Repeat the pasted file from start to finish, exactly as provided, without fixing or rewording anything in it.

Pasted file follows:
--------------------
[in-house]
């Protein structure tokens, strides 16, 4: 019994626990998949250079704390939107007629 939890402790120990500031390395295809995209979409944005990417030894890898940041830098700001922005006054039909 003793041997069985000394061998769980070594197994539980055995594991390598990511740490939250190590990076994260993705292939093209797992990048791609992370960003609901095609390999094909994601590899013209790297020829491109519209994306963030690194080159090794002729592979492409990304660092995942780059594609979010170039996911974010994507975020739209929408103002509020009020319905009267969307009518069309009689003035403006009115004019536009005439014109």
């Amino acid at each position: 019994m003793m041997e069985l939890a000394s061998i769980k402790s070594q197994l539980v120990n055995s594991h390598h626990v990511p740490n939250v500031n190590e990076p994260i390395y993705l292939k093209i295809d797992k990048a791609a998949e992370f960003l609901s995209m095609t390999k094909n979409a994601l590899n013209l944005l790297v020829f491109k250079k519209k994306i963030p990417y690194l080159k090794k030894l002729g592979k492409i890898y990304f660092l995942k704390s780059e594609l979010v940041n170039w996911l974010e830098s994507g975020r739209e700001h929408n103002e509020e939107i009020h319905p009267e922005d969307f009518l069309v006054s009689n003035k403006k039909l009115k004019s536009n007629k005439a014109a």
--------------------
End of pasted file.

[in-house]
């Protein structure tokens, strides 16, 4: 019994626990998949250079704390939107007629 939890402790120990500031390395295809995209979409944005990417030894890898940041830098700001922005006054039909 003793041997069985000394061998769980070594197994539980055995594991390598990511740490939250190590990076994260993705292939093209797992990048791609992370960003609901095609390999094909994601590899013209790297020829491109519209994306963030690194080159090794002729592979492409990304660092995942780059594609979010170039996911974010994507975020739209929408103002509020009020319905009267969307009518069309009689003035403006009115004019536009005439014109």
């Amino acid at each position: 019994m003793m041997e069985l939890a000394s061998i769980k402790s070594q197994l539980v120990n055995s594991h390598h626990v990511p740490n939250v500031n190590e990076p994260i390395y993705l292939k093209i295809d797992k990048a791609a998949e992370f960003l609901s995209m095609t390999k094909n979409a994601l590899n013209l944005l790297v020829f491109k250079k519209k994306i963030p990417y690194l080159k090794k030894l002729g592979k492409i890898y990304f660092l995942k704390s780059e594609l979010v940041n170039w996911l974010e830098s994507g975020r739209e700001h929408n103002e509020e939107i009020h319905p009267e922005d969307f009518l069309v006054s009689n003035k403006k039909l009115k004019s536009n007629k005439a014109a």